If you put that aside, the storyline itself was pretty good. There was a good bit of mystery and a thriller aspect that I wasn’t quite expecting based on the start of the book, so that made the plot a bit more of something for me.
On the other hand, I found the characterisations in this a little confusing. Polly seemed like a fairly 2D character who had had a few characteristics and a bit of troubled background thrown at her at random to flesh her out. I don’t think it’s really a spoiler (and maybe should be a slight trigger warning) that there are quite a lot of allusions to eating disorders in the book. I personally try to avoid books with this as a main topic, and I can see how it adds to the vulnerability and backstory for the character, but it also threw the story off a bit for me.
Overall, it wasn’t a terrible read. I carried on until the end and quite liked the turns it threw at me, but it was quite flawed as compared to the books I normally enjoy.

The Liar’s Room by Simon Lelic* – 7/10

Plot: Susanna is having a normal day working her job as a counsellor, when Adam walks in. He starts to tell her about his problem: he wants to hurt someone, someone specific. It becomes quickly clear to Susanna that the girl he wants to hurt is her daughter and he has a reason behind it, one to do with the identity that Susanna left behind a long time ago. The present all takes place in one room, while his story and hers come together.

My thoughts: This was really strange as parts of this book really strongly mirrored the one I’ve just reviewed, Cross Her Heart, meaning that the two books have become strangely entwined in my head! This was another which similarly had a pretty good storyline, some good characters and twists that I liked uncovering, but sadly didn’t quite have the spark I was looking for. Again, it was good but not amazing.
I really enjoyed the setting all in one room while the story came together, and parts being revealed by each of the main characters to one another and to the reader slowly. It was definitely gripping and kept me intrigued and reading to get right to the very end, so I would recommend it as a good read, but not one I’d hurry to share with others.

The Tall Man by Phoebe Locke* – 7/10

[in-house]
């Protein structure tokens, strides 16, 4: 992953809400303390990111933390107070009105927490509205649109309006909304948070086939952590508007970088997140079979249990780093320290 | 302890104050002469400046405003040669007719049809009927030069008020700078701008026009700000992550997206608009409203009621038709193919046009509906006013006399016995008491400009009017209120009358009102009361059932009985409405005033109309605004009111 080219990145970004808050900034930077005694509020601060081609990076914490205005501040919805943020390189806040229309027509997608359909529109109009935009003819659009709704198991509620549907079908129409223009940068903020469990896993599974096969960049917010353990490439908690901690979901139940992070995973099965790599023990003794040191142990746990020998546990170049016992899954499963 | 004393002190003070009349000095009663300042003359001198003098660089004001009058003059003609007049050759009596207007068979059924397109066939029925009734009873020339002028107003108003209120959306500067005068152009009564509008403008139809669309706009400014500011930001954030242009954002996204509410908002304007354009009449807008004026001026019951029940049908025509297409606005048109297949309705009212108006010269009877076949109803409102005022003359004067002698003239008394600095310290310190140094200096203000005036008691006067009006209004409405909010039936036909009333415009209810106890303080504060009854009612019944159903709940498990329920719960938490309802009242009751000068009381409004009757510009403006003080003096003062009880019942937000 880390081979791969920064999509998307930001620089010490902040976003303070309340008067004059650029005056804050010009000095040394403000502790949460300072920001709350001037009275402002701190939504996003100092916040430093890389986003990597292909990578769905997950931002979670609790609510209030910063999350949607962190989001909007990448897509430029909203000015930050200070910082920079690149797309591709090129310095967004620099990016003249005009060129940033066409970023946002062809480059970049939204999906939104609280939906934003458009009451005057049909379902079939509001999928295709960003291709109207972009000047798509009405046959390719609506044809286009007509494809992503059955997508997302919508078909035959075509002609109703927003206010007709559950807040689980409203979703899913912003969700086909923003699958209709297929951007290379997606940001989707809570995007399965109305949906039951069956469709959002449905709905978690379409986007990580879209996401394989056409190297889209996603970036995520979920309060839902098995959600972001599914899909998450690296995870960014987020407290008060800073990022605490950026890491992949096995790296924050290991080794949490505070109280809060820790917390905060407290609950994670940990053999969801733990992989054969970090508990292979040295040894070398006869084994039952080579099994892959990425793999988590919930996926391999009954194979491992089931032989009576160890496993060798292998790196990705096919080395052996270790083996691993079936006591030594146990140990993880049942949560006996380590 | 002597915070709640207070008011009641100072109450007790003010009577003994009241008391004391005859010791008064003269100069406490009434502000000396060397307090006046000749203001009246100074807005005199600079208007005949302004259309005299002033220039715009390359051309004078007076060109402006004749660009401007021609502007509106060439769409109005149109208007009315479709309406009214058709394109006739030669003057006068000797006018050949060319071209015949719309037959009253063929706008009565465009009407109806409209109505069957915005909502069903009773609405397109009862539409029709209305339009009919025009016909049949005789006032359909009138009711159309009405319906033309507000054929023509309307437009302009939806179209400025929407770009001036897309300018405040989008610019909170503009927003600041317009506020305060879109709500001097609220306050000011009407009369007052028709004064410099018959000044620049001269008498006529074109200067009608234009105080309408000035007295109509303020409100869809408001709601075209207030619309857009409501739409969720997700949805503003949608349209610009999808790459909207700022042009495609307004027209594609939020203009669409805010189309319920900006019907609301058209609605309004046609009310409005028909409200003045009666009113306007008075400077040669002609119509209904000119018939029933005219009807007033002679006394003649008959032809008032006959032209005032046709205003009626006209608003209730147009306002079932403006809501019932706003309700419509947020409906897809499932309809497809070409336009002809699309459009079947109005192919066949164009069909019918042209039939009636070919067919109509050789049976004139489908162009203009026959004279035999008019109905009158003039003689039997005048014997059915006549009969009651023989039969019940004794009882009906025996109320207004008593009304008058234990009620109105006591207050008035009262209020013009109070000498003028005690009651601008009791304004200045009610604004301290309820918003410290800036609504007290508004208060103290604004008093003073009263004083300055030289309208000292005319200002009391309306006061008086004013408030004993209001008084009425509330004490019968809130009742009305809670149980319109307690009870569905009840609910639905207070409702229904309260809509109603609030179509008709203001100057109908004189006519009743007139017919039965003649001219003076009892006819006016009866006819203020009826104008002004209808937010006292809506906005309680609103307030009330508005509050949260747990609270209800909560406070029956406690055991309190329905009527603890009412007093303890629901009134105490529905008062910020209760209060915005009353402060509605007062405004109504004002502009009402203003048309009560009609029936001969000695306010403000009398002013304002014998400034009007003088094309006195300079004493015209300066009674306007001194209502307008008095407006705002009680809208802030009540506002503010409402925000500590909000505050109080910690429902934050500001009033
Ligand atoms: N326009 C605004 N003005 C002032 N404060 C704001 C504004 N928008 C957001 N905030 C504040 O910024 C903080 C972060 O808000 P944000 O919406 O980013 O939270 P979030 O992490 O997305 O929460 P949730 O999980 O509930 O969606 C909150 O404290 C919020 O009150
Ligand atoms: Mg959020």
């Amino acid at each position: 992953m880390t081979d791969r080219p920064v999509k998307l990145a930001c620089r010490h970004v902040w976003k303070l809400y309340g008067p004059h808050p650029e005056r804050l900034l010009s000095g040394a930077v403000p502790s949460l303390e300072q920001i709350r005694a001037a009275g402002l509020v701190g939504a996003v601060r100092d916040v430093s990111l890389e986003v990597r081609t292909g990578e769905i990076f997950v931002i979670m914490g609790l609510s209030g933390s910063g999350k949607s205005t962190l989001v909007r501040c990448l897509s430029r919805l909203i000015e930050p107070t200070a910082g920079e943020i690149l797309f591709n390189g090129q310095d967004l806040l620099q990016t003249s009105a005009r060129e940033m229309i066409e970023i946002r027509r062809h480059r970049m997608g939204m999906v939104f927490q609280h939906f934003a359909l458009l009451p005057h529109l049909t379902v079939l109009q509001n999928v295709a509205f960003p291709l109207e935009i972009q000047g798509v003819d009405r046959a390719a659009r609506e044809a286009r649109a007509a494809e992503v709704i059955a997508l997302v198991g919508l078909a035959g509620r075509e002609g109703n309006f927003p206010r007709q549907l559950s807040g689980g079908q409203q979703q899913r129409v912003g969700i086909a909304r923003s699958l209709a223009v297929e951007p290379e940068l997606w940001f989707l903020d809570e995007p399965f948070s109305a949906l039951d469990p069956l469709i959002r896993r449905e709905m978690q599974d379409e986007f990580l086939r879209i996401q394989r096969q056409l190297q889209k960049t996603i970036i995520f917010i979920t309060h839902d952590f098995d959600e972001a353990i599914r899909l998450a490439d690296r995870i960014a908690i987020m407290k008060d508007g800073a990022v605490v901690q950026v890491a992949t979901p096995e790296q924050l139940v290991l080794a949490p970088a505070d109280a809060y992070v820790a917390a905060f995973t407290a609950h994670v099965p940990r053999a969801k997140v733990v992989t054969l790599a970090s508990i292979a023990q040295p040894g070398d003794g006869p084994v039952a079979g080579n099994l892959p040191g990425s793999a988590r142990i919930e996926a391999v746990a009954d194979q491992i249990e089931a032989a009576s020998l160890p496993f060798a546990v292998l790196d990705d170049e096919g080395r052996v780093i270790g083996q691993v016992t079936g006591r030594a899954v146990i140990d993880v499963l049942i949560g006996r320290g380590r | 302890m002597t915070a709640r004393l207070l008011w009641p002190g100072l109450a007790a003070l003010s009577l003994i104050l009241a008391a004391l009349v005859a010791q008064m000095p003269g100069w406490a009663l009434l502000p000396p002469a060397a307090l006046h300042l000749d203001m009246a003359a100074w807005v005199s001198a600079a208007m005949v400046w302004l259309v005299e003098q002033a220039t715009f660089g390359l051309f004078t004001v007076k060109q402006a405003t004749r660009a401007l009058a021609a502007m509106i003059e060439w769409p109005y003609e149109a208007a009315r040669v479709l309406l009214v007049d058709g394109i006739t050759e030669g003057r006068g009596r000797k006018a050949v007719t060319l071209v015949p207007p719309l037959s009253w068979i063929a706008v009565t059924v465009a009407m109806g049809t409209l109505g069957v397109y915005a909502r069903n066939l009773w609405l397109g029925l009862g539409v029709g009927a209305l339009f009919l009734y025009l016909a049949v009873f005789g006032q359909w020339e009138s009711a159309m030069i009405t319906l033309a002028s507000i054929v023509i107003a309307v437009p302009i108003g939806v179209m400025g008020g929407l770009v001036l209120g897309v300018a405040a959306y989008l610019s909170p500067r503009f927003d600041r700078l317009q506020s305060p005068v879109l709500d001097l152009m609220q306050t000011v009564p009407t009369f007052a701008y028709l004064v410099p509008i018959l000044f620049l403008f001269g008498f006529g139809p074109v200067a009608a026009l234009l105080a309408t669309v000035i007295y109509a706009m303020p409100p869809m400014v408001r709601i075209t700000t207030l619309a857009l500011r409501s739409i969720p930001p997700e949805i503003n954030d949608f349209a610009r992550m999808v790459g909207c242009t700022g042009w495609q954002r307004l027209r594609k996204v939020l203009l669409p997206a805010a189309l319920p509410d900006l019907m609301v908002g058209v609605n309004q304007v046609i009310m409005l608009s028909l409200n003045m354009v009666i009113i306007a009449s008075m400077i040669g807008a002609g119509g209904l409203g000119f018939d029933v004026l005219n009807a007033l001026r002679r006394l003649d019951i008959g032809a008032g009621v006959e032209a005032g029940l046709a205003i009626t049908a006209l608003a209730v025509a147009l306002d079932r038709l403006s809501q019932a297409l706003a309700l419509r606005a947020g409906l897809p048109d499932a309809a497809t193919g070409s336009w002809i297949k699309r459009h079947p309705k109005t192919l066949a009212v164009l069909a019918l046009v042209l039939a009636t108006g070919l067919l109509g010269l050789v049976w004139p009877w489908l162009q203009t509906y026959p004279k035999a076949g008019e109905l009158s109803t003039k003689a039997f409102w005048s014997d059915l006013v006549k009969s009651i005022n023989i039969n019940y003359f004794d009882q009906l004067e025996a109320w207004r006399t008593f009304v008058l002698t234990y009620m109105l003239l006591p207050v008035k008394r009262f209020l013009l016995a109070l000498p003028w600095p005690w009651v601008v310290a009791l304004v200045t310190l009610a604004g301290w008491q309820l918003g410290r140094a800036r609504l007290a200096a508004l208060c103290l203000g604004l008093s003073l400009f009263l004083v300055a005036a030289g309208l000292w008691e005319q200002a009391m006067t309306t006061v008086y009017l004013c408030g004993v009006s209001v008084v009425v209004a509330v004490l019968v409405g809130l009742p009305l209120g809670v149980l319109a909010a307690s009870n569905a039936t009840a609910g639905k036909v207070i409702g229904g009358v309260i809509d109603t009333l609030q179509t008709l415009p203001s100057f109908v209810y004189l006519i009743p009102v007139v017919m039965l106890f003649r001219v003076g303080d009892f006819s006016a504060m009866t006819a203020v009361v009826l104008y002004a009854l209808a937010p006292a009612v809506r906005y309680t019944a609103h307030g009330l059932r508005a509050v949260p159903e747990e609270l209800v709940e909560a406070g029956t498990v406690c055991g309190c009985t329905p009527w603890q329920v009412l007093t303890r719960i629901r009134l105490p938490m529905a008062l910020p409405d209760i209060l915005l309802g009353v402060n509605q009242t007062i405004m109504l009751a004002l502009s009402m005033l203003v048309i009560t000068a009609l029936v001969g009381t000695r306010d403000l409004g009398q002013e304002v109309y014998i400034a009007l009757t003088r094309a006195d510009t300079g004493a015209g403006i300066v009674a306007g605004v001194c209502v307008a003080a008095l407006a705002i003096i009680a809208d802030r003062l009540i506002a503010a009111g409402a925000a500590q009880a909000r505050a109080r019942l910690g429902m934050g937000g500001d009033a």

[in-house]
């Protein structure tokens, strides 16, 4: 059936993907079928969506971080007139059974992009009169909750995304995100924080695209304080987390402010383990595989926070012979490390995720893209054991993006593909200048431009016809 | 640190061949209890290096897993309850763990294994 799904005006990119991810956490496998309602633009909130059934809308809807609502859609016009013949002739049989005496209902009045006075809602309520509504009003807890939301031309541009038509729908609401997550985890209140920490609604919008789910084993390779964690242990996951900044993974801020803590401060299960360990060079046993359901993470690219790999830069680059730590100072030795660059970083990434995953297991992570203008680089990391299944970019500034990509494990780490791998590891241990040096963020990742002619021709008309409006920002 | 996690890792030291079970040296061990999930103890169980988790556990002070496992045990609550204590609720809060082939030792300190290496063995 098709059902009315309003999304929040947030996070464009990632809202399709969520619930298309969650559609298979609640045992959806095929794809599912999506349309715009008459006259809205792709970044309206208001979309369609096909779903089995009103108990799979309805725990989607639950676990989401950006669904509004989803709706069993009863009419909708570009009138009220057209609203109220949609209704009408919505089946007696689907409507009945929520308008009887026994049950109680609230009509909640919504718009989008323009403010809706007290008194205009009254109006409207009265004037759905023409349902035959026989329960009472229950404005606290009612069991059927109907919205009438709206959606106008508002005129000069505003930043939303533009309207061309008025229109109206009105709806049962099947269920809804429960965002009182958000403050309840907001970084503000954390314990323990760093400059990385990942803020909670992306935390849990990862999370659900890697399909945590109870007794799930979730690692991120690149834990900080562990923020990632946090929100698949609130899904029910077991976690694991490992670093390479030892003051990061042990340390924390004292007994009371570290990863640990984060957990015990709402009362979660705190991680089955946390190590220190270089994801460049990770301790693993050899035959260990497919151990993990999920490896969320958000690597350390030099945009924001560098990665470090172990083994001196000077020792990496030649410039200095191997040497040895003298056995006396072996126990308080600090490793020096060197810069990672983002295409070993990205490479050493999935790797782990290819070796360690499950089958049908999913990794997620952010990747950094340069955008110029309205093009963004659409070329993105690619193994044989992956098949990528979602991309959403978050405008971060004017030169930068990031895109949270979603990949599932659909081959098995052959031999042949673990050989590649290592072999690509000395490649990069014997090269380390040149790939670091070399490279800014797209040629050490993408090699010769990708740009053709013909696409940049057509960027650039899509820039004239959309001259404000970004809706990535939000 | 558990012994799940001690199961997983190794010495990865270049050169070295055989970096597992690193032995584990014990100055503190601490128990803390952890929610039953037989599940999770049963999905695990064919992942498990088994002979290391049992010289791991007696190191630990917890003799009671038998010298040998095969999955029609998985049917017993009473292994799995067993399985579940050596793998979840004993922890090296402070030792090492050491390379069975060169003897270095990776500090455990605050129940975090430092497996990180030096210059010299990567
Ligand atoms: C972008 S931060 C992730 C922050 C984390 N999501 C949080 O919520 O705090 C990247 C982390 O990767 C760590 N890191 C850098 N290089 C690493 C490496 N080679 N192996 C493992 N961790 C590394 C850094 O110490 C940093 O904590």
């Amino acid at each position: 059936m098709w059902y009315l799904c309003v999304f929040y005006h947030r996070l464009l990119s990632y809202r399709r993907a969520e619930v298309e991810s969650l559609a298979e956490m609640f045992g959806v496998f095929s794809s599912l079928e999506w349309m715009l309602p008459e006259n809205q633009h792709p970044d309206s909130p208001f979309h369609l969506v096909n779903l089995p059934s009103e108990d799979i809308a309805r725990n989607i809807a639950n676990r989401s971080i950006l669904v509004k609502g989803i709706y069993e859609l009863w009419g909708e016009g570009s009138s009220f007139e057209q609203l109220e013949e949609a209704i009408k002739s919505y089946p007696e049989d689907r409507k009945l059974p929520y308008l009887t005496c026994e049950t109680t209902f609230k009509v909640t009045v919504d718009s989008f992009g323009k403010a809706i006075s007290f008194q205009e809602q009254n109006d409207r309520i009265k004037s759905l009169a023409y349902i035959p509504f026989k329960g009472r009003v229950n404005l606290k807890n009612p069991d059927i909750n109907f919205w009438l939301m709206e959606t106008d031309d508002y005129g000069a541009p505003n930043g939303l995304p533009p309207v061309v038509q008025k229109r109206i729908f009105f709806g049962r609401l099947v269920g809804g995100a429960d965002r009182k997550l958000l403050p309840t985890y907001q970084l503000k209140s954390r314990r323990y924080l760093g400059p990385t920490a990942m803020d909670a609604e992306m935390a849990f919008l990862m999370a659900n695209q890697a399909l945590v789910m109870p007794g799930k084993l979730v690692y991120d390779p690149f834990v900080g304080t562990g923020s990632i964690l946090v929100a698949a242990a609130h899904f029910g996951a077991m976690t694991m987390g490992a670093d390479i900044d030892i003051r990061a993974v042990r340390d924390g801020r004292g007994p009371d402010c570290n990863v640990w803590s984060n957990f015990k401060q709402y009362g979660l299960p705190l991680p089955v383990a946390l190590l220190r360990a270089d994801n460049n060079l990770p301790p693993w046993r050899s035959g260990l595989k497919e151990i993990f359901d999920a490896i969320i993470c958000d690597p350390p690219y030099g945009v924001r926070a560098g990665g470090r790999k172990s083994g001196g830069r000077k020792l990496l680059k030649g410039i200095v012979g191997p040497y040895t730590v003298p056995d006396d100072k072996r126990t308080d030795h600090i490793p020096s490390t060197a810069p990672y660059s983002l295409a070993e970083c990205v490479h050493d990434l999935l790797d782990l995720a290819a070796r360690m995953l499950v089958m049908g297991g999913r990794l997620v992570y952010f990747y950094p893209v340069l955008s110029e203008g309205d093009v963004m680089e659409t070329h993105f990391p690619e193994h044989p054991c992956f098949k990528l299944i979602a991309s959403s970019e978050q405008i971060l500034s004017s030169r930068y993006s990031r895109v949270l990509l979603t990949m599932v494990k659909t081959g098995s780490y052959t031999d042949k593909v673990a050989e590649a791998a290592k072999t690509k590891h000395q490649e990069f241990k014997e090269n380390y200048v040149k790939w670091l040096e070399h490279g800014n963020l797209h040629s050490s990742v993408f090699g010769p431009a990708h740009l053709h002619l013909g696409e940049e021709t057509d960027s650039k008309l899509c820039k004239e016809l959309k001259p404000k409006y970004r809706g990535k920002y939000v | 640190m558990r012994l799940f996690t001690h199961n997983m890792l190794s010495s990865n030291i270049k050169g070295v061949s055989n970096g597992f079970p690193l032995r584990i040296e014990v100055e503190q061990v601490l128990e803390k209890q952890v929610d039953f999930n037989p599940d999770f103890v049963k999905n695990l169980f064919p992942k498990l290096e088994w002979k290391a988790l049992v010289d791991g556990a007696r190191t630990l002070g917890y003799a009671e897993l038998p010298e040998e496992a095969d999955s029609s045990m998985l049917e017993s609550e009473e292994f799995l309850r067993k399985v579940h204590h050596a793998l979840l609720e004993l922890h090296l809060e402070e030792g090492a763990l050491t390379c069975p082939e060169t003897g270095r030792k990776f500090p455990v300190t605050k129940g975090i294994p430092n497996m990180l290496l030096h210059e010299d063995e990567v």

Plot: Taking place over 3 times, The Tall Man tells of a haunting urban legend come to life and the resulting murder and aftermath. In 1990, 3 girls devote themselves to a sinister figure in the woods; in 1998, a young mother leaves behind her child, believing her cursed; in 2018, a girl has been charged for murder. The three stories tie together through the urban legends in more ways than you’d imagine.

My thoughts: And somehow, The Tall Man is yet another book from May that had similarities to others I read – it was really weird how this happened!! I can’t really go into too much detail without giving some of the game away, but it was very strange.
The legend of the Tall Man made for a good backdrop for this book – it was creepy and disturbing, a true urban legend that had reached into real life and taken its victims. The plot that entwines the 3 storylines is clever and twisting, with some surprises along the way. I liked the characters, particularly Amber, the girl in 2018 charged from murder, who was a particularly strange one to figure out – she seemed tough and vulnerable all at the same time, and upon finishing the book, it’s clear why.
There were some aspects where the plot seemed to get a bit rambly for my liking, meaning it took me longer to finish than I’d anticipated – I seemed to put it down and pick it back up a lot so I can’t have been all that gripped in the midsections. Nevertheless, it still made for a good thrilling read.

* Books provided for review by the publishers.